Devin: We also went from a military sleep pattern to late nights, and also staying up all hours to check the news for hurricane updates. However, one good thing that happened was we all lost the puffiness in our faces, so no more fat-heads.
Heather: Yes, his good looks are intact ;) Getting out of bed in the morning is perhaps the hardest thing. Everything tightens up overnight, but as we move around throughout the day, the achy stiffness lessens and we do laps around the hallways. Marcus can already work up to a slow run, and Devin can navigate stairs now with minimal pain. He's the baby of the bunch and I'm the old lady here, so I'm bringing up the rear.
Devin: Yep, everyone's symptoms and pace are a bit different. For the most part, everyone has horribly sore calves and ankles. Another thing we all have in common is pain in the neck (haha, not just a cliché!) because we have not held our own heads up for months. When I first rose from bed, my calves got all swollen, almost tripling in size. Today is the first day the swelling has come down to almost normal, and I can flex to see what's left of the muscle. In other words, I went from jelly to jello. Not quite the chiseled gladiator I used to be. Marcus has problems in his hips as well as low back pain... and Heather had a little swelling and couldn't get into her shoes again, but that has also gone down. She no longer does the little ballerina spin before she's about to fall over.
Heather: Like I could spin, LOL... but it's nice to see improvement each afternoon. The day we rose from -6, we exerted ourselves too much. We felt good after the initial adjustment, but should have taken it easier that day, because we sure paid for it later! On Day 2, when I got up and tried to limp down the hallway, I thought: "This is what it must feel like to be about 120 years old."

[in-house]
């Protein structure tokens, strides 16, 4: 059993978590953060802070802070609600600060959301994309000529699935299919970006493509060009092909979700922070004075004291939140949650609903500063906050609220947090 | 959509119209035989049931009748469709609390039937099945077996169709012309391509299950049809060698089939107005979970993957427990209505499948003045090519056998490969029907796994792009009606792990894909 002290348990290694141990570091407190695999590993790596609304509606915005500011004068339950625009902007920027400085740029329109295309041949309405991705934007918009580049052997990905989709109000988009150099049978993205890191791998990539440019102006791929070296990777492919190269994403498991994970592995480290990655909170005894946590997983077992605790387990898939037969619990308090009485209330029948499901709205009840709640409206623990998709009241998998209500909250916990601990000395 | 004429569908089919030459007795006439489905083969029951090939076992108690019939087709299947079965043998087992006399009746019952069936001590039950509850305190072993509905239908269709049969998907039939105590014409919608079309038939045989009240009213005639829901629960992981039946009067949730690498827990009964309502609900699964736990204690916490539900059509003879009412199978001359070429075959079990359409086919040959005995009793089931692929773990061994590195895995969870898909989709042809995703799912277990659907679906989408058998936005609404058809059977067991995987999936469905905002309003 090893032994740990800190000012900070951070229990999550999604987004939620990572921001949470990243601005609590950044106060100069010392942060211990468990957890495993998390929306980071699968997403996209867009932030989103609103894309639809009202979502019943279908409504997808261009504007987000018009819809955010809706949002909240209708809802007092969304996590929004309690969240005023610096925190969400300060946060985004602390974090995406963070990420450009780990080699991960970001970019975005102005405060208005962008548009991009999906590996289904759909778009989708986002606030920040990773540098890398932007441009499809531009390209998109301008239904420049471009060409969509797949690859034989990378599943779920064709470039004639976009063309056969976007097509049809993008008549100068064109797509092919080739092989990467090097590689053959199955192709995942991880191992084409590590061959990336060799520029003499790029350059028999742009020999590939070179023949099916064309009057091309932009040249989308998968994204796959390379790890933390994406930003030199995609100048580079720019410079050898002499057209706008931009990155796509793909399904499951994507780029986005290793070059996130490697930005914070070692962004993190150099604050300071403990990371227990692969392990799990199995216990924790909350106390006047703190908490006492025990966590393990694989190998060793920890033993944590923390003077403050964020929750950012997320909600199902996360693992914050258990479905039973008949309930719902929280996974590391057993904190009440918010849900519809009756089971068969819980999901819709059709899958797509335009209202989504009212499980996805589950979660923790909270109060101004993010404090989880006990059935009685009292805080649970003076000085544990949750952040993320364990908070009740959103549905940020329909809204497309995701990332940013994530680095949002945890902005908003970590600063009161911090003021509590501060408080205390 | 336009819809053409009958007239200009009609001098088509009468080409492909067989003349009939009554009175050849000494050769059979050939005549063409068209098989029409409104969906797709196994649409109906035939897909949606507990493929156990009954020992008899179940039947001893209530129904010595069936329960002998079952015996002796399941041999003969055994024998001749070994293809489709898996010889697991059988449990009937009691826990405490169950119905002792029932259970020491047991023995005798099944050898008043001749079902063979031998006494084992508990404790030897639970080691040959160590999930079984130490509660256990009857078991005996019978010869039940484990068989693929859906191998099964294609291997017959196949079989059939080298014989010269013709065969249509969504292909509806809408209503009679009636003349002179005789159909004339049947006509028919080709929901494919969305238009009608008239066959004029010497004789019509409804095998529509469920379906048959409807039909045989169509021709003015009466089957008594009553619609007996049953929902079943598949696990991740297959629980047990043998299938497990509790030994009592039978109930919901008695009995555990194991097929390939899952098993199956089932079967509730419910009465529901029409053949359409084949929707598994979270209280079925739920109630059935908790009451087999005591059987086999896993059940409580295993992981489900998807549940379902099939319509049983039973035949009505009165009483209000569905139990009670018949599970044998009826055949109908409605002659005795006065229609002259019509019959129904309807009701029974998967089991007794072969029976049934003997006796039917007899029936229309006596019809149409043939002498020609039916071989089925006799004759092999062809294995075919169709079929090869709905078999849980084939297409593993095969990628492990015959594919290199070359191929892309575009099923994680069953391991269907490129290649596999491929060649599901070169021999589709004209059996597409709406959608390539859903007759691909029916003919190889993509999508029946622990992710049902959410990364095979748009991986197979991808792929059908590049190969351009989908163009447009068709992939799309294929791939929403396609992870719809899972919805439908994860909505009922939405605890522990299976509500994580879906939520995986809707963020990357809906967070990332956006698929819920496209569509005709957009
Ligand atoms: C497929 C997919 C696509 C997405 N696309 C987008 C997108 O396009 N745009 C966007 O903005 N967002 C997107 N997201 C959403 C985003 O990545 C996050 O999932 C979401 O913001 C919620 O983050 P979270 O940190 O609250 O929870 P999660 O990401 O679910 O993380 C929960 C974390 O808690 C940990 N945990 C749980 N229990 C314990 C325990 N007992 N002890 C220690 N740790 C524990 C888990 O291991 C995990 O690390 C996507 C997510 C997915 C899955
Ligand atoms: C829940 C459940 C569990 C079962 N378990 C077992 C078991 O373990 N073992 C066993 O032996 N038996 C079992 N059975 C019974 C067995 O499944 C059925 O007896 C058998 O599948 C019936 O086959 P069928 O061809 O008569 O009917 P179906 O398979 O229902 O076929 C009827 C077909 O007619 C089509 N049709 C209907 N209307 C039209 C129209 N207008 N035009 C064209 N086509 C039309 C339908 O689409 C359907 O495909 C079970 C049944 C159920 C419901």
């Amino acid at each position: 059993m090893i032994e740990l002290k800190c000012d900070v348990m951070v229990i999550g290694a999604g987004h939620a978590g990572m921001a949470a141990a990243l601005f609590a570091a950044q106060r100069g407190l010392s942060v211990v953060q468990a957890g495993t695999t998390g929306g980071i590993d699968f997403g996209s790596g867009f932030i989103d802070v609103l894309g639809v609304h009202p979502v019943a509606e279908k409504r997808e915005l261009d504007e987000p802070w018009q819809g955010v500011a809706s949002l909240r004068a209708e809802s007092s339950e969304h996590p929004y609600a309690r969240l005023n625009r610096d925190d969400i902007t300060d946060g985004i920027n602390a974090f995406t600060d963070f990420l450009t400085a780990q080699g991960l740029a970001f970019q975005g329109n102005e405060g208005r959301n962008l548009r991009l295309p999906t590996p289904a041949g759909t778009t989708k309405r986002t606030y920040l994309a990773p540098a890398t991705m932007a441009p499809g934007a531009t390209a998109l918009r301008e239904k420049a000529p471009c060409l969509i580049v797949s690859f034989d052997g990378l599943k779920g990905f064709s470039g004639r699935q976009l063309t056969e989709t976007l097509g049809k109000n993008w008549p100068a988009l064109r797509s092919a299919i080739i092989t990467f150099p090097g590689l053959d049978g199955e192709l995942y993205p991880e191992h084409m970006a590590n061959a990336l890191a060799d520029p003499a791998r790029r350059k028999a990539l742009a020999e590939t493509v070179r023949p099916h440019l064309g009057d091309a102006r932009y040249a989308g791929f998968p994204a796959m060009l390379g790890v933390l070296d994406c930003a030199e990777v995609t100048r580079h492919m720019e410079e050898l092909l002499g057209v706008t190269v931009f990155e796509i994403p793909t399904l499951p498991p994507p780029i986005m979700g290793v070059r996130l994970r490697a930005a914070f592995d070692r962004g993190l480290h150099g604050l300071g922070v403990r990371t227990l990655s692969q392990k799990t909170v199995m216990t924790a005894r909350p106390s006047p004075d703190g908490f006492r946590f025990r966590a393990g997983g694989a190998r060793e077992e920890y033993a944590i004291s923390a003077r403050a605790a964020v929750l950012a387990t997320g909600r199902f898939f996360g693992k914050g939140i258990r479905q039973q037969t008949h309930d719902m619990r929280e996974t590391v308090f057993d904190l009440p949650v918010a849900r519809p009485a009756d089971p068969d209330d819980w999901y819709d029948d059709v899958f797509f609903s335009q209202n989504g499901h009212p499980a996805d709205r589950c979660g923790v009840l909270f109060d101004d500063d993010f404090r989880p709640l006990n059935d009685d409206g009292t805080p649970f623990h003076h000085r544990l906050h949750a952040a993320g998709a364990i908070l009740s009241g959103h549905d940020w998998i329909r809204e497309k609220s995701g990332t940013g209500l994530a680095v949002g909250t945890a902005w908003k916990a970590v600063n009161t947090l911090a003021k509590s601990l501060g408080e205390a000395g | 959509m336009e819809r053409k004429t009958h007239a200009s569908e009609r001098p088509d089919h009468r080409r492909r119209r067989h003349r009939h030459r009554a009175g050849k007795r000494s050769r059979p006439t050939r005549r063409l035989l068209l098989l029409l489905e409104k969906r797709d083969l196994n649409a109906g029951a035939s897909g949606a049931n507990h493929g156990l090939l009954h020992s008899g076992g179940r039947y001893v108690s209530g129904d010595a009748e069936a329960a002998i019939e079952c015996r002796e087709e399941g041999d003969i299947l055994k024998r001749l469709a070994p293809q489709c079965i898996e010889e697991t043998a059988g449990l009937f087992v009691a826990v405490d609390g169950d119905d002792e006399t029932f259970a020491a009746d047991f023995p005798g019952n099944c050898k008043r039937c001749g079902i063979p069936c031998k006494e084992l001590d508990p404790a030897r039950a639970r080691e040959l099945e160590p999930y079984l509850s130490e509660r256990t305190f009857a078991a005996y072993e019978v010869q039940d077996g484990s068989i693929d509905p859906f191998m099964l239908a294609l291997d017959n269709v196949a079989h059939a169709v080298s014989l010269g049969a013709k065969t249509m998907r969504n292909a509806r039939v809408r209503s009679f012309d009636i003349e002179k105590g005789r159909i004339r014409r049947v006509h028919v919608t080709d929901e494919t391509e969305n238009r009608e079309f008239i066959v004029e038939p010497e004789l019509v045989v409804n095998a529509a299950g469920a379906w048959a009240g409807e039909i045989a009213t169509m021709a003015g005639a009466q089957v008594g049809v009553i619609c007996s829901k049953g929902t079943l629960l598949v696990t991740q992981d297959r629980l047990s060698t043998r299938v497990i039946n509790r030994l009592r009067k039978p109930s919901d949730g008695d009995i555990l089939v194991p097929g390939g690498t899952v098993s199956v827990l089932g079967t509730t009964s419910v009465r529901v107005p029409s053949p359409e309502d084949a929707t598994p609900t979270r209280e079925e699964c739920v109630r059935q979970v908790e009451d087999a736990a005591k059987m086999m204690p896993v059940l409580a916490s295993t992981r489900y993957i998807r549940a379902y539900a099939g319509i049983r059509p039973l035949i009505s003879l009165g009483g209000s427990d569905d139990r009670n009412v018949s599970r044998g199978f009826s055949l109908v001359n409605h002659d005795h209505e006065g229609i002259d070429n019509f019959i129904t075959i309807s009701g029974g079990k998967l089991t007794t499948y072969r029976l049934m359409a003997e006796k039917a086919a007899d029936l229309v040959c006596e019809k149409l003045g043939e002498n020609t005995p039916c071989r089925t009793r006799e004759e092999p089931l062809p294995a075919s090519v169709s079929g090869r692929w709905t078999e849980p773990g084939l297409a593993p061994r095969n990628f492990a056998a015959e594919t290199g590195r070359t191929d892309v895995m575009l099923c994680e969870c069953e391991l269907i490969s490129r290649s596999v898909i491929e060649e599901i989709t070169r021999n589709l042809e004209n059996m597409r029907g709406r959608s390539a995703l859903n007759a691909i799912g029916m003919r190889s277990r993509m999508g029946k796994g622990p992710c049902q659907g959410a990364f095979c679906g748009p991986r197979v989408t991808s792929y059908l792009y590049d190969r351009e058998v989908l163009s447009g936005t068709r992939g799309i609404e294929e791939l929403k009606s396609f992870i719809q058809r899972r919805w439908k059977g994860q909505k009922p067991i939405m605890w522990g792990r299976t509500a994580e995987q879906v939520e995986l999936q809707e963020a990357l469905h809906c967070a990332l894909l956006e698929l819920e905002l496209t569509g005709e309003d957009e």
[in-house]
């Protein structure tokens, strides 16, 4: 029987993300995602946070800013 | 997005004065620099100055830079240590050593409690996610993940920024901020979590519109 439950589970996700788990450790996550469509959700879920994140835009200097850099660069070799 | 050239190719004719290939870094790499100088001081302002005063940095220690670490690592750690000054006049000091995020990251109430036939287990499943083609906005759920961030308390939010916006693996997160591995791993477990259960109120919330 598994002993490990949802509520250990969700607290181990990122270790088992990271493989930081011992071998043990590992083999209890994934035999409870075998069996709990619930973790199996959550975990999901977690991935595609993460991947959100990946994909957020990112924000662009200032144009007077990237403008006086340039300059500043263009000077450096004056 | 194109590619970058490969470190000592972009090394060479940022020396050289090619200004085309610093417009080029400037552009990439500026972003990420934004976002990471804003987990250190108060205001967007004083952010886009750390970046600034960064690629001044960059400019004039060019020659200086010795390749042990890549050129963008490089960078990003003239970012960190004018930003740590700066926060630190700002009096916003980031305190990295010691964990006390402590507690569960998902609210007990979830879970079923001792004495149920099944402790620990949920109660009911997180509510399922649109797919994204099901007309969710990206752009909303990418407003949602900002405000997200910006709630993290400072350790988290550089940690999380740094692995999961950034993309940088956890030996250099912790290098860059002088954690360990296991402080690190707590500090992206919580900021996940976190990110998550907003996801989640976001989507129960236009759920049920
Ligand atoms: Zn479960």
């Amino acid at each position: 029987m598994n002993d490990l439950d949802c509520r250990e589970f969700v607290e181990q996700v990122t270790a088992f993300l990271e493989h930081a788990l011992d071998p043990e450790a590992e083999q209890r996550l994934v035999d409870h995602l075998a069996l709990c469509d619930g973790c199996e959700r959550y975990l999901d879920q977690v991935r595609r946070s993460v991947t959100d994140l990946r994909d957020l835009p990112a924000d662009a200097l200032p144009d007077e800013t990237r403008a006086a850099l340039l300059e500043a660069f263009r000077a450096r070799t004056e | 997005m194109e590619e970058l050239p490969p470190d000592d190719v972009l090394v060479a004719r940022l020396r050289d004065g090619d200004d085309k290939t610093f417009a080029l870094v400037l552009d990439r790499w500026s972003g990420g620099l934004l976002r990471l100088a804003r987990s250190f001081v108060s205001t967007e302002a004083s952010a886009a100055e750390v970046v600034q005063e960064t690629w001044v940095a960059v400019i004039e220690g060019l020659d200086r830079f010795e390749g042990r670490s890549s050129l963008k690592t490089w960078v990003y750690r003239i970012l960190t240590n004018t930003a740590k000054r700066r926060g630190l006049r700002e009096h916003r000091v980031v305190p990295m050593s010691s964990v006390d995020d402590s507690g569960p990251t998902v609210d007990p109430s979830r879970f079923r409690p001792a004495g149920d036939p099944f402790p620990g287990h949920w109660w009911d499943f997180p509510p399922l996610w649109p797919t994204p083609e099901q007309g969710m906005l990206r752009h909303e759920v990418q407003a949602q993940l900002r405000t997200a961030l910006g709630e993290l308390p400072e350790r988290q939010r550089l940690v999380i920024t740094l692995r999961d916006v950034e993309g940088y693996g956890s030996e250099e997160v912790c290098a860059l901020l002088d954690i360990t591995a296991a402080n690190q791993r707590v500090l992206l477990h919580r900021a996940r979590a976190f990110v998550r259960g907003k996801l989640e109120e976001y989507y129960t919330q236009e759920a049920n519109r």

Devin: We're using wheelchairs on occasion, but we've all had a noticeable increase in strength and fluidity of motion... except when Brent is torturing us. He is the exercise physiologist who did all our baseline tests. He and his wife Julie, a Phys. Ed. instructor, came up from Houston to conduct physical therapy with us each day. They basically monitor our work with weights, exercises and stretching routines, then report our progress to the Project Heads at NASA so they can decide when we should be released to go home.
With Brent in the Physical Therapy room
Heather: One of our coordinators, Rene, also brought us mexican food yesterday from Chuy's, a local favorite and our first restaurant meal! This should give you a sense of the ongoing dedication of the people at JSC and UTMB -- because folks like Rene and Brent are also recent evacuees. One lives on Galveston Island, the other in Houston, and both had to outrun Ike as we did. They are staying in Austin, waiting to hear when they can go home again.
Devin: Definitely going above and beyond the call of duty, we couldn't ask for more. We appreciate all their attention even though they must have a thousand other things on their minds. We know we are in good hands.
Heather: My family has been just as awesome. Dánae, my sister-in-law, is a massage therapist, and since our regular one wasn't able to visit, she's taken over that part of our rehabilitation. She made three very sore people VERY happy! Massages may sound trivial or like simple "pampering" on the surface, but when your muscles are practically water and your circulatory system is re-adapting, they become monumentally important to overall function. My brother Vince and my nephew Reece have also visited each day, bringing pizza and chinese food! We're eating SOME healthier foods in the normal hospital meals, but it's been fun to have some comfort foods too! Can't wait until we can go to a restaurant...